This year the topic is body image.

The girl in the picture above is me at 15.

I had just won my first TaeKwonDo Italian Championship, and without being fully aware of it, I had just started a long journey as an international competitive athlete.

‘You have the mind of a champion’-I remember my coach and instructor telling me.

As my fearless, determined and glory fuelled mindset started developing, so did also my eating disorder.

The obsession with perfection became a life-death situation: either perfect or nothing.

And that body was never perfect, so were not my athletic performances or my A grades at schools or anything else around me.

It was a silent and secret battle till I reached my 20s.

At that time, I had perhaps devoured 100s books on eating disorders but the shame of revealing my condition to people-besides my best friends and my brother- was still very powerful. The idea of showing my vulnerability and admitting that I, a high achiever, an athlete, a professional, apparently a happy person, was just surviving into her own body, was unthinkable.

Then, one day, while in the bus, I looked at people around me and all I could see were serene faces and their lightness of being. I thought ‘Maybe it’s possible to live differently’.

And I started questioning: ‘Do they have the same thoughts and obsessions I have? Do I really want to live like this for ever? Do I have options?’

And I did have options: talking. Opening up. Sharing. Asking for help.

At the first appointment with my therapist, I remember her saying: ‘You must be really intelligent to be able to build such a thing in your mind. But you are not alone.’

I discovered the power of social network, the power of information and knowledge, the power of giving a name to emotions.

The power of moving forward without letting the past define you for ever.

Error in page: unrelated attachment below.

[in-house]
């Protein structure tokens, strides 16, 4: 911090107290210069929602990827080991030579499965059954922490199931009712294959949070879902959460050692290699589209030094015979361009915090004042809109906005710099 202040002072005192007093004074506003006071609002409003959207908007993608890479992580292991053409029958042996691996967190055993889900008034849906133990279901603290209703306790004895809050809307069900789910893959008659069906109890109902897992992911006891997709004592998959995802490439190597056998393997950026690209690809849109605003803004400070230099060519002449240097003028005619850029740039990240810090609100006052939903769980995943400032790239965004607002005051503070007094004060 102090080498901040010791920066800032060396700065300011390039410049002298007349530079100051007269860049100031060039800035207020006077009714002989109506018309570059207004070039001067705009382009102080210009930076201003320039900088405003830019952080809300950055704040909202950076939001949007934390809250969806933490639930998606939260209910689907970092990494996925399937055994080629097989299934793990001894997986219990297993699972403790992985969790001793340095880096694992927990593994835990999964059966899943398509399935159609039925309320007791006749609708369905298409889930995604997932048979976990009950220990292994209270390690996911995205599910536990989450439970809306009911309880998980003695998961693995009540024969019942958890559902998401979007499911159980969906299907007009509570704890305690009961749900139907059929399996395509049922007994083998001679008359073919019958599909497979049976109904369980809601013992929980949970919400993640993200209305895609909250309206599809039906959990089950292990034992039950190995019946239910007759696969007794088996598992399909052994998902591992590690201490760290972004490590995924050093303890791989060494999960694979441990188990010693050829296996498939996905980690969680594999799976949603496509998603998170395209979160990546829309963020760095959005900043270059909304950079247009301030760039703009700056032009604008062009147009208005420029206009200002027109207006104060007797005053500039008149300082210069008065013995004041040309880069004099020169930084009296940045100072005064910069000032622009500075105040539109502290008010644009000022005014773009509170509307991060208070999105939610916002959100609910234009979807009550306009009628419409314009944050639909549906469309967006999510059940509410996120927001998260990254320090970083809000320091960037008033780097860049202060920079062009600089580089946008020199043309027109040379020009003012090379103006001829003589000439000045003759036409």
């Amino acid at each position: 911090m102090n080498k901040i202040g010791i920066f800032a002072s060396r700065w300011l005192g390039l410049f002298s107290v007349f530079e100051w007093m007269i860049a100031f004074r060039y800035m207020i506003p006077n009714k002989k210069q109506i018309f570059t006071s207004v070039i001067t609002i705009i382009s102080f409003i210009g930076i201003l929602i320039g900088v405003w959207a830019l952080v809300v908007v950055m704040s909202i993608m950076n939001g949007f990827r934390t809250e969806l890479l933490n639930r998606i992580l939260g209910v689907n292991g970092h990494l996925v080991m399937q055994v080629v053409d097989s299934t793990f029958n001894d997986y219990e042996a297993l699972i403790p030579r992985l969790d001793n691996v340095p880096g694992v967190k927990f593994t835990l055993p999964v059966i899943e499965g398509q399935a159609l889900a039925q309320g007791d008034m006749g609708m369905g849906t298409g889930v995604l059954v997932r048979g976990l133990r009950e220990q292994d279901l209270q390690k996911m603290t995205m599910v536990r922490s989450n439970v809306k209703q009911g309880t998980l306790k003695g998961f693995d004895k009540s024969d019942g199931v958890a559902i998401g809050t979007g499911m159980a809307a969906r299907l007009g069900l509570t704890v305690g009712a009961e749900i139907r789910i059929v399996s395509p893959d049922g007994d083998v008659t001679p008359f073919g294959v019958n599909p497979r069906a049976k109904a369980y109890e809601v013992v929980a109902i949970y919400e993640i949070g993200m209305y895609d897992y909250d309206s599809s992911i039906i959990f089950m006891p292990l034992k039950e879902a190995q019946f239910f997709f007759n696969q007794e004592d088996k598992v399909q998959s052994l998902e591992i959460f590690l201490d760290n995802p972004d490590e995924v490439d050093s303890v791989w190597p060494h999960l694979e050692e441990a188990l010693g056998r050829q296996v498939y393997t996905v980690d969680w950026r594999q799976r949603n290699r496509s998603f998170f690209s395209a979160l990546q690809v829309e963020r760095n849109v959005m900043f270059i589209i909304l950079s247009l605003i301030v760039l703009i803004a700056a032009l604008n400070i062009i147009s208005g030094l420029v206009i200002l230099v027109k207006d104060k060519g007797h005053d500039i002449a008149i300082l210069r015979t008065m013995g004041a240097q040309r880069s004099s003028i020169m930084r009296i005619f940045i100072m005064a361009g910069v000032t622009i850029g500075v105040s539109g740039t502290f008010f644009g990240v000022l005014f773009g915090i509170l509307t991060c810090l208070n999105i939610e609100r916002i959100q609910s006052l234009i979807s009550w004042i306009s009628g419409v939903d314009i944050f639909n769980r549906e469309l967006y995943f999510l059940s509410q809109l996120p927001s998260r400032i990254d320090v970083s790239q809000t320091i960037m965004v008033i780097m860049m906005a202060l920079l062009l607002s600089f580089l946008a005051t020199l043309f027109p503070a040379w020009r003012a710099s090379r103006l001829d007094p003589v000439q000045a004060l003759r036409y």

I was the only one in my program who was considered to have recovered, and with that I changed my life completely, including leaving my home country and saying STOP to competitive sports. I discovered the joy- and the option-of enjoying my body and doing exercises without pushing it to the limit.

Eating disorders, like other mental health problems, perhaps, never leave you completely. But you start seeing the positive role that they have had in your life, rather than feeling you have been a victim.

You realise that it’s possible to build resilience and to come out of difficulties stronger, perhaps also more knowledgeable.

But the main point is to acknowledge it and free yourself of the weight of bearing a secret.

We are not supposed to look like anyone else, but just ourselves.

#mentalhealthawarenessweek2019 #bodyimage #eatingdisorder #coaching #storytelling #truestory #resilience #kokoroconsultancy #mindset #mindofachampion #sports #mentalhealth #feelings #nurturingyourkokoro #openingup #itsoknottobeok #talking #wellbeing #wellness #freedom #courage #perfection #athlete

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